Technological advances have driven the evolution of aircraft flight-control systems. In the dawn of 20th-century aviation, the Wright Brothers used cables and warping of wing surfaces to change the shapes of flight-control surfaces. As engineers designed aircraft capable of flying faster, higher, and farther, the forces needed for controlling the aircraft surpassed the physical abilities of pilots. Hydraulics were introduced to provide the pilot with the capability to manipulate the flight-control surfaces on the wings and tail of the aircraft. NASA Dryden Flight Research Center (DFRC) has been instrumental in effecting the continuing evolution of aviation technology by exploring ways of replacing hydraulics with "power by wire" actuators; an instance of this effort was reported in "Design-ing Electrically Powered Actuators for Aircraft" (DRC-9609), NASA Tech Briefs, Vol. 21, No. 10 (October 1997), page 84.
On the verge of the next millennium, NASA DFRC is once again involved in the next major aviation milestone: a wireless flight-control system (WFCS), in which radio-frequency (RF) links would supplement or supplant wire flight-control connections. The ultimate goal is to develop a closed-loop WFCS that will be used to either (1) back up a wired system and provide redundancy for enhanced safety and reliability or (2) replace the wired system and decrease the size, weight, and cost of the affected aircraft.
The WFCS concept (see Figure 1) involves the insertion of spread-spectrum RF data links into the communication paths between the flight-control computers (FCCs) and the actuators for the flight-control surfaces at the aile-rons, rudder, and elevators. For a demonstration of the feasibility of this concept, a prototype system (see Figure 2) was designed and demonstrated on the F-18 Iron Bird test facility at Dryden Flight Research Center to establish the ability of the RF links to provide adequate control capability. For demonstration purposes, the testing was limited to the signal paths between the FCCs and an aileron on the Iron Bird.
The RF hardware in the test system includes an input module that receives and sends analog signals to and from the FCC and the control-surface actuators. These analog signals are converted to and from digital values by analog-to-digital and digital-to-analog circuits. The converted analog signals are passed to buffers that are set up in the memory spaces of WFCS computers. From these spaces, digital control movement data are encoded into messages that contain the movement information as well as synchronization and channel-identification data. These messages are then passed to the baseband processor of a spread-spectrum radio transceiver. Here, the baseband data are multiplied with randomized redundant data and sent to a modulation processor.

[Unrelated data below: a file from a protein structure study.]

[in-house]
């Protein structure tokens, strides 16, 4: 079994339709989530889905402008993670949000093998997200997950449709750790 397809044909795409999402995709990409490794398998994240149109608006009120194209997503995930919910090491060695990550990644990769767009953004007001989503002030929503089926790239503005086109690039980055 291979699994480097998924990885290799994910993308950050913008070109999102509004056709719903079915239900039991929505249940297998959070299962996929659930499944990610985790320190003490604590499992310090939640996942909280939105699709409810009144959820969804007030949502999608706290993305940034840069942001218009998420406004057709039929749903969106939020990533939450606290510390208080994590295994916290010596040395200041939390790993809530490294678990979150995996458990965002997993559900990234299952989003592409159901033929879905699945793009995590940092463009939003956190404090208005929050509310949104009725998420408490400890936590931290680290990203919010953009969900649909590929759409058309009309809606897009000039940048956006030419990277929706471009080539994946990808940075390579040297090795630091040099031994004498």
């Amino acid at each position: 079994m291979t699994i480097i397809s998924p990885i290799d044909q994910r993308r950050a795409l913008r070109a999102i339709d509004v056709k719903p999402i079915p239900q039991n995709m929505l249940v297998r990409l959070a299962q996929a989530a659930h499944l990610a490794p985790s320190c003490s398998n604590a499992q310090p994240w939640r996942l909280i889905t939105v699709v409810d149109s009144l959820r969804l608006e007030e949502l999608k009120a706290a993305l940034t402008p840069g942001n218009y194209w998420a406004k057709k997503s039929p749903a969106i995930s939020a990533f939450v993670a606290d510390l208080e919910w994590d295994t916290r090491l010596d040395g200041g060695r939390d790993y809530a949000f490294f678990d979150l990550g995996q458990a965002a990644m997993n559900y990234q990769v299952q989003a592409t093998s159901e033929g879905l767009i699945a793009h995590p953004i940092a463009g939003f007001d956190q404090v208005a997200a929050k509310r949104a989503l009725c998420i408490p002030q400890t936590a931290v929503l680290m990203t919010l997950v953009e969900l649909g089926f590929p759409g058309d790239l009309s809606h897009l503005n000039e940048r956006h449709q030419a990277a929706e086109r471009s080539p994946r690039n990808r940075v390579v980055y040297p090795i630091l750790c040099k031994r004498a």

The modulation processor commands the RF section of the transceiver by phase-encoding the data "chips" to be transmitted. The RF section then transmits the data via a phase-modulated carrier signal. The receiver performs the inverse process that results in an analog signal that replicates the analog command input from the FCC.
For the proof-of-concept test, the data-link hardware was constructed in "breadboard" form. There was no attempt to miniaturize the hardware at this stage of development. The idea was only to prove that the bandwidth of the spread spectrum was sufficient to satisfy a requirement for timing in an inner control loop. Power for the data link was provided by bench-top power supplies. Considerable effort was spent to make the power-supply lines between the bench supplies and the data-link hardware as short as possible so as to shield the power supply lines from outside electromagnetic interference. The data-link transceivers were placed at locations for which there was no line of sight between the transmitting and receiving antennas; thus, communications during the test took place entirely by multipath propagation. The antennas were simple monopole structures with no ground planes.